Everything you ever wanted to know about the "Deferred Down Payment Scam" but didn't know who to ask. Also known as the "DIP Note Scam," this deceptive dealer tactic can put you in a financial hardship real quick right at the beginning of your car loan.
Dealers use the deferred down payment process to get car buyers to put more money down when buying a new or used car than they where expecting to put down towards the purchase of a vehicle.
Normally they do this by dangling an additional offer in front of the customer whom doesn't have the extra funds available at time of purchase. The customer is led to believe they will get a better deal if they come up with an additional amount of money down.
The Deferred Down Payment Scam Explained
The deferred down payment scam is another technique used in many new and used car dealerships. This scam is used a lot in buy here pay here dealerships and is commonly used on people who have less than perfect credit history.
In the car dealership world, deferred down payments are treated like "NO BIG DEAL." The technique is used when a customer does not have all the funds available to pay the entire down payment up front at the time of purchasing a vehicle.
Never let a dealer talk you into putting more money down than you can afford!
A dealer will let the customer make payments to the dealer for the remaining balance of the required down payment. These payments are called deferred down payments or DIP notes.
This situation becomes a scam when car dealer doesn't add the itemized information such as the date the checks are due or the balance of payments into the contract. Thus creates obligations that aren't included in the purchase agreement or in the single document.
How the Deferred Down Payment Scam Works
You go out and find a nice new car you'd like to buy. You negotiate the price and the dealer tells you if you put $3,500.00 down your payment will be right where you want it to be. Only problem is you only have $2,000.00 to put down. You tell the car salesman you don't have that much money and will just have to wait to buy the car, so you can save up some more money.
The salesman is going to do or say whatever it takes to sell you a car NOW. He says to you, "No problem, I can help you out. We can take a "hold check" for the remaining balance." The car salesman will then discuss with you a payment plan on how you will pay the remaining $1,500 balance.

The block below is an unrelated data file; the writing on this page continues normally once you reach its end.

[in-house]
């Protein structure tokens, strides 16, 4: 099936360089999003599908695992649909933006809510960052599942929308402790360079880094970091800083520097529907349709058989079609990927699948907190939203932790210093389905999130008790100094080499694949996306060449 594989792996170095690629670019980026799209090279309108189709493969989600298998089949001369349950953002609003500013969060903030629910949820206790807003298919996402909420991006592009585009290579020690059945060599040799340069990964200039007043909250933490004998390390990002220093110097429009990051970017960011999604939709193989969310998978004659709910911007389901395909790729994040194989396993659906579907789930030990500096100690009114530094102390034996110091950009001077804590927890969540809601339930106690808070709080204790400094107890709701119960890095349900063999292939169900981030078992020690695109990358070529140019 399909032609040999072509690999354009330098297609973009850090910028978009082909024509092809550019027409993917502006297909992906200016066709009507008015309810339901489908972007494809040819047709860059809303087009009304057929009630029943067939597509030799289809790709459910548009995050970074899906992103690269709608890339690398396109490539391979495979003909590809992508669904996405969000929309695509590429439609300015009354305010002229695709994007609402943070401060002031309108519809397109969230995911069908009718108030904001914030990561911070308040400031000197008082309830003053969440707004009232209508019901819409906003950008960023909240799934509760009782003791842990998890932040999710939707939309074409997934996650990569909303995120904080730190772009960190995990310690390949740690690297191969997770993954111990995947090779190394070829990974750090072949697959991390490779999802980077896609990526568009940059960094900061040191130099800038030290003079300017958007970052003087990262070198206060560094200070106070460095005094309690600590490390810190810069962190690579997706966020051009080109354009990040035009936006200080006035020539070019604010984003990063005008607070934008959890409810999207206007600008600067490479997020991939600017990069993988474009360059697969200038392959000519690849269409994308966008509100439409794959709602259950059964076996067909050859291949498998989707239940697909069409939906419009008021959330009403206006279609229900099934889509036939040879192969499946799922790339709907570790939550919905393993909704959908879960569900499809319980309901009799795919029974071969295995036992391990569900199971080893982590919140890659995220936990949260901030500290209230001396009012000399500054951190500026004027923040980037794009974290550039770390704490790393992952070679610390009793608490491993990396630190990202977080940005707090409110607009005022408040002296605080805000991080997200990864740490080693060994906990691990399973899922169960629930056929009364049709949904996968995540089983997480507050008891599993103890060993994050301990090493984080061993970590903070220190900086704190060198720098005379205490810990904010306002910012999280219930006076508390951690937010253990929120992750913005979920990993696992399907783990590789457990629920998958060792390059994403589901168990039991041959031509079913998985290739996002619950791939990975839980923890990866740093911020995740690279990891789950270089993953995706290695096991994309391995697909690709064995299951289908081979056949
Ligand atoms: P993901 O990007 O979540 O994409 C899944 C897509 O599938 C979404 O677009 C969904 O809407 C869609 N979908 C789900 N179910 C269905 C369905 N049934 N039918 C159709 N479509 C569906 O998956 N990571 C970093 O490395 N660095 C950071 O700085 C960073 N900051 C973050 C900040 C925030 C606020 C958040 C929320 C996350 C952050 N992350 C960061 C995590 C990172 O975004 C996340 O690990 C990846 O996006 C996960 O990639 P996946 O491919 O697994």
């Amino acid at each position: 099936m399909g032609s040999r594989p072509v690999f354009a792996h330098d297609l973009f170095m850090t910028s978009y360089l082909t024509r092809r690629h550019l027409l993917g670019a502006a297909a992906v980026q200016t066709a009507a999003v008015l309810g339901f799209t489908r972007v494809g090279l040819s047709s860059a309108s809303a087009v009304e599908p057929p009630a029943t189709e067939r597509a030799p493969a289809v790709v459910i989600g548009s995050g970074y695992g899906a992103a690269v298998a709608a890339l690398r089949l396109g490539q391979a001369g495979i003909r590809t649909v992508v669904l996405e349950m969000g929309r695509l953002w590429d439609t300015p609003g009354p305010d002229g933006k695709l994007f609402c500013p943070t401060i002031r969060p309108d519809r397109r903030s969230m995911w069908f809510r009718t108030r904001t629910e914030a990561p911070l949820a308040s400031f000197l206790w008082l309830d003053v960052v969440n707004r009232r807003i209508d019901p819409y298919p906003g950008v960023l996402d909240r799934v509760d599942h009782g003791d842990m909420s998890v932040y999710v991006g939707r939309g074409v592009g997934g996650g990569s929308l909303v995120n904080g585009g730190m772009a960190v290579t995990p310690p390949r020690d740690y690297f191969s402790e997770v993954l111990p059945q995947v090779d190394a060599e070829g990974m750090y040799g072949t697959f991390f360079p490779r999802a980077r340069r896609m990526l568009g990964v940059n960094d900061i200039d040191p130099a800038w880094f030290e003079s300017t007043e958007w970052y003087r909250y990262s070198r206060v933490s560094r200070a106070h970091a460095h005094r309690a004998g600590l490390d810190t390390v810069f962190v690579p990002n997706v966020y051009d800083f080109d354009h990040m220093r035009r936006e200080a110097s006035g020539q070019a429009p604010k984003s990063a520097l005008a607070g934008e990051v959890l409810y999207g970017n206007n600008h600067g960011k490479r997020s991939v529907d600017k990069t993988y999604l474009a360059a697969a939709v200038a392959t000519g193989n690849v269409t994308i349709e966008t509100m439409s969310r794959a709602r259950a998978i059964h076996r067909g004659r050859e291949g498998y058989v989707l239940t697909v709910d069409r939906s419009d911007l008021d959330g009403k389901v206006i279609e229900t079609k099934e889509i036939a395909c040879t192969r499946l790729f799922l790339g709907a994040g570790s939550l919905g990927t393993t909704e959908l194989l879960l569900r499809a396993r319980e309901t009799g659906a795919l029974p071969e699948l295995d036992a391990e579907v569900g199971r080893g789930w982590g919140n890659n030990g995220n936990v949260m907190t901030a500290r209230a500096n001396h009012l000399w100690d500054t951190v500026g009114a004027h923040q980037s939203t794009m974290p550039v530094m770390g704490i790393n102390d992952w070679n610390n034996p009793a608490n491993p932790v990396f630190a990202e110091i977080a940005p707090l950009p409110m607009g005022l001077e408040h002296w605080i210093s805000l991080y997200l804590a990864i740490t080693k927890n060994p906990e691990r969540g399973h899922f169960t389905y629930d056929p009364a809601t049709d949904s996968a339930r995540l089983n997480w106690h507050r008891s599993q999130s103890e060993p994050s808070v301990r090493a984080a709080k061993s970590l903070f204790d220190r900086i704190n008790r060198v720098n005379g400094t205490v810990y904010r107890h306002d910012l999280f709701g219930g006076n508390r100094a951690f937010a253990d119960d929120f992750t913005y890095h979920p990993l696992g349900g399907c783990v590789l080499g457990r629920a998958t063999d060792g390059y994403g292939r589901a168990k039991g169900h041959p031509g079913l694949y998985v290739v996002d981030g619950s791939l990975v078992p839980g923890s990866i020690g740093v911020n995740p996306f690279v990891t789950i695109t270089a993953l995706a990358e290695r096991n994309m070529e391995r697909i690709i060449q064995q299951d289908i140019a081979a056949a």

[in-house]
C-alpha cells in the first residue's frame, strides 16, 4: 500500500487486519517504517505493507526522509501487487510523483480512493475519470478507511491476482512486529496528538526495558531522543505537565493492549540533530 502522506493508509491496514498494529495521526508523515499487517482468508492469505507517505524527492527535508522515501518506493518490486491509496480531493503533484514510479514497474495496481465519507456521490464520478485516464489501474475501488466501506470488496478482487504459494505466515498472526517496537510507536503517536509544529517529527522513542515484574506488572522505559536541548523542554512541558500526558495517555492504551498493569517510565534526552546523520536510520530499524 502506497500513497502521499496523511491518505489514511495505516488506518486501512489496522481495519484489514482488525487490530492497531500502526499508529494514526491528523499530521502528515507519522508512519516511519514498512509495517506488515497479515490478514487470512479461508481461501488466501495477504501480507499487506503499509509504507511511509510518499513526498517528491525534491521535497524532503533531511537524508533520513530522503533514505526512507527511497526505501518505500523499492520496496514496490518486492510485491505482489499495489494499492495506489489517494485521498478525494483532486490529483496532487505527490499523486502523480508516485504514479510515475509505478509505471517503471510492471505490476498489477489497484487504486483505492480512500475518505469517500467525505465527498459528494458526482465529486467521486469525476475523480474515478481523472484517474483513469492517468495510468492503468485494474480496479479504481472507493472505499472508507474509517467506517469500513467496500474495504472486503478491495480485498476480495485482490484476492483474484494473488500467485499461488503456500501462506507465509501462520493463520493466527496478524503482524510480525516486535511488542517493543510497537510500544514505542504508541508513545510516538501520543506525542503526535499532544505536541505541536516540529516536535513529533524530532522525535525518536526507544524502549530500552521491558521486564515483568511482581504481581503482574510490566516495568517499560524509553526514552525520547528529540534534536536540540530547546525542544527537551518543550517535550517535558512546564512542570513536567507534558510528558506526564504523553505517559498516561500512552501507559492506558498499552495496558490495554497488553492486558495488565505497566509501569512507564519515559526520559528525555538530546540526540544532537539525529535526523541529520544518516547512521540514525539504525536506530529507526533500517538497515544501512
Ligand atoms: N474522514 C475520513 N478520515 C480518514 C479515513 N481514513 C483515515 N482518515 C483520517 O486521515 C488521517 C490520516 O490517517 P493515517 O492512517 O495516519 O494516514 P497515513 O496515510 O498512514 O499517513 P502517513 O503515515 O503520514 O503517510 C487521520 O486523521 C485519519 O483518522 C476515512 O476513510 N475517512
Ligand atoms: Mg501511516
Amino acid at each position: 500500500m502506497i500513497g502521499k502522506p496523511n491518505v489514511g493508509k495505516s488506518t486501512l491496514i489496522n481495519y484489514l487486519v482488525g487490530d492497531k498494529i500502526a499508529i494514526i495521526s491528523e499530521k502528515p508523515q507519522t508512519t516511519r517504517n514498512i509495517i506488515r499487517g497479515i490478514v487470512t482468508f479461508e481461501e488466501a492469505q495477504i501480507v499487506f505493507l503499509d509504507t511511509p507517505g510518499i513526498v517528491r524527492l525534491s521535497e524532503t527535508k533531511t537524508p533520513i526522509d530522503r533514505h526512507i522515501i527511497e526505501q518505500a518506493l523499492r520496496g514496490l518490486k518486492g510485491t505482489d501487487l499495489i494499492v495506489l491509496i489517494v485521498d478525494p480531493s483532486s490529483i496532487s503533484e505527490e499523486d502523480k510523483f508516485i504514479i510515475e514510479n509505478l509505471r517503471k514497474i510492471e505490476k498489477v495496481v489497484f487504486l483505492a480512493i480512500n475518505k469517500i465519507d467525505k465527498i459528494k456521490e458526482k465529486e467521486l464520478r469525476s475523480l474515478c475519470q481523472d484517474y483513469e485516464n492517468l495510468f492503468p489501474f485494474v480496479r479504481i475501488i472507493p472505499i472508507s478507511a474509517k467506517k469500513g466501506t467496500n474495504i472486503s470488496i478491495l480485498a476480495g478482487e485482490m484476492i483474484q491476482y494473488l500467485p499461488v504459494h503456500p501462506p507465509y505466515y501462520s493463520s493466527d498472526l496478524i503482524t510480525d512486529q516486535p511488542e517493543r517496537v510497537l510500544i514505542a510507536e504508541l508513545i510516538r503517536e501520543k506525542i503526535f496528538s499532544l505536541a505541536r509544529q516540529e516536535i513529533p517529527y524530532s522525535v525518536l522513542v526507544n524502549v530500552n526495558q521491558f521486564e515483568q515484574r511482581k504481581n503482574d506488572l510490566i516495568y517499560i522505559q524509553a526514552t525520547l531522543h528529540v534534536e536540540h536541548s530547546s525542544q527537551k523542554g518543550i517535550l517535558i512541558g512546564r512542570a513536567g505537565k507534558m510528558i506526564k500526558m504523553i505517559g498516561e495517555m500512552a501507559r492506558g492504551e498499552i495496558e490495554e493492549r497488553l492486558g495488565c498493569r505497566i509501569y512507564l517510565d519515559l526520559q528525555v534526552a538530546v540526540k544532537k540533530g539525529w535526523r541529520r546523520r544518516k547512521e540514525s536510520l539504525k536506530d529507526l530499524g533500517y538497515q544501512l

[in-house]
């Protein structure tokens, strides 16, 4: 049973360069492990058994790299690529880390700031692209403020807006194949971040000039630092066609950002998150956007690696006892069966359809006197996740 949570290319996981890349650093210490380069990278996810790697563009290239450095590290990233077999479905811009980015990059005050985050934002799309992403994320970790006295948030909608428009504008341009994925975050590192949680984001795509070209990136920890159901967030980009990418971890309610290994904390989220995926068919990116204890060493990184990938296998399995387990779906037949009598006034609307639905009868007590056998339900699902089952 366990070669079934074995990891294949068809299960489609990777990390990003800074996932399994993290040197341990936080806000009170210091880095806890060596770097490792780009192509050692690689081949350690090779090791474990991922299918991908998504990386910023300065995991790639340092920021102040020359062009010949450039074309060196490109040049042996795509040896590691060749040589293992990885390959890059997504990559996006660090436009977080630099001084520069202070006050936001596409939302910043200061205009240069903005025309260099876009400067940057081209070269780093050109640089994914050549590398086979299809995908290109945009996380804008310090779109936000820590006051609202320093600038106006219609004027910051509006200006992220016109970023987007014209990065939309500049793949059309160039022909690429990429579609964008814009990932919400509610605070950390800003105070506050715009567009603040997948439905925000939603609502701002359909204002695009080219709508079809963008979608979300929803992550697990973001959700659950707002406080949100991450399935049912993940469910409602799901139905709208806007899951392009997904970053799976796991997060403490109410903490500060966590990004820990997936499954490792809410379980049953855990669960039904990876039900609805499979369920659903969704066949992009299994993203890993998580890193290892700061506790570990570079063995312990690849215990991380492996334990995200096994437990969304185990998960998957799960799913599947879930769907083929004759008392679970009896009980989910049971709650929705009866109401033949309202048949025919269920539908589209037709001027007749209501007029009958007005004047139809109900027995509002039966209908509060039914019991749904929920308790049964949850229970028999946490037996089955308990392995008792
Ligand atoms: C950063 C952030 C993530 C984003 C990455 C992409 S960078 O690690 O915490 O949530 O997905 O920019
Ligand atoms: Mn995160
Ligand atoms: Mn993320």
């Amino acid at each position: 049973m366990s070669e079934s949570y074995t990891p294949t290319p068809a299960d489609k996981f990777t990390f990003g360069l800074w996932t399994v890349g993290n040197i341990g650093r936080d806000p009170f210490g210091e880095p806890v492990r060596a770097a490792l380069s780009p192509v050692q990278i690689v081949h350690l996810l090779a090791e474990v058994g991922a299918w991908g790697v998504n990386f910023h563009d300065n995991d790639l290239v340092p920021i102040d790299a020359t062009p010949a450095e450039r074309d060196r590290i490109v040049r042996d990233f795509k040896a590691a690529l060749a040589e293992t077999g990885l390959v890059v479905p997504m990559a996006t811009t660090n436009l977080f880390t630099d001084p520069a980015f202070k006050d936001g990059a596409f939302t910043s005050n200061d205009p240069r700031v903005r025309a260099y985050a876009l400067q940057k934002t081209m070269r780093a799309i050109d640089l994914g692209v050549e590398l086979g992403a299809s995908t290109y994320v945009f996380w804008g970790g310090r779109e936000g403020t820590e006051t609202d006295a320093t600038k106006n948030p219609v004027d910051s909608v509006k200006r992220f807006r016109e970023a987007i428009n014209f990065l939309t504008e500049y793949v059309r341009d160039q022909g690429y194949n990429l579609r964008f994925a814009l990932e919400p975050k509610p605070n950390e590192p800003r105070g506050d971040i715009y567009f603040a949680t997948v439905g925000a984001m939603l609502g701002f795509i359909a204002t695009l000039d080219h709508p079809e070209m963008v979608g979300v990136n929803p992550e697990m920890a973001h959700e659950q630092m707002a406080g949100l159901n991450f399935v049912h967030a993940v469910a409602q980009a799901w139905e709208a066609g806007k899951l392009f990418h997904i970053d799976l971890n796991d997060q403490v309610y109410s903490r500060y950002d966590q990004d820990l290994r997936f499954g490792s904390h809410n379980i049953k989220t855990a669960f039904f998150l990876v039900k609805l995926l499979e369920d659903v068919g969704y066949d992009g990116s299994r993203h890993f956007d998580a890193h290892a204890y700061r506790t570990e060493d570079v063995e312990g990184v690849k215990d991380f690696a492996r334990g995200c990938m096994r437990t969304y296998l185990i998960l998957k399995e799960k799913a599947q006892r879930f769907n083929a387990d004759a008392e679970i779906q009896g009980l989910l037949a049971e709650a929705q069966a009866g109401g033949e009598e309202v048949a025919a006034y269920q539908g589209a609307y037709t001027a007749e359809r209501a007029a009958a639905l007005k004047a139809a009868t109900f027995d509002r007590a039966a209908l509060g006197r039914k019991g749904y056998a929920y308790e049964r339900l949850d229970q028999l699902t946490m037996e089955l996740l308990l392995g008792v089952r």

You decide to write three checks for $500 a piece over the next three months. The dealer has you sign a "hold check agreement" for each check allowing the dealer to deposit the checks on the dates you've both agreed upon.
What is a Hold Check Agreement
A hold check agreement is a form that states the agreed upon date the check they're holding for you will be deposited on. It will also include the amount to be deposited and any provisions regarding returned check fees that may be incurred.
The hold check agreement will then be signed and dated by the car dealer and the person whose name is on the check. Rather than disclosing deferred down payments as required, hold check agreements create obligations that aren't included in the single document or purchase agreement.
Even though most car dealerships will run hold checks through a company like TeleCheck before accepting them as a form of payment. Some hold check agreements have a section on them where you must add a credit card number in case the check doesn't clear. A car dealer will not hesitate to deposit your check or run your credit card on the agreed upon date if the money is in the account or not.
Before Committing to a Deferred Down Payment
Get a pre-approved auto loan though an outside finance source such as a bank, credit union or for the best rates use an online auto loan company. Online auto finance companies don't have the overhead most banks and credit unions have.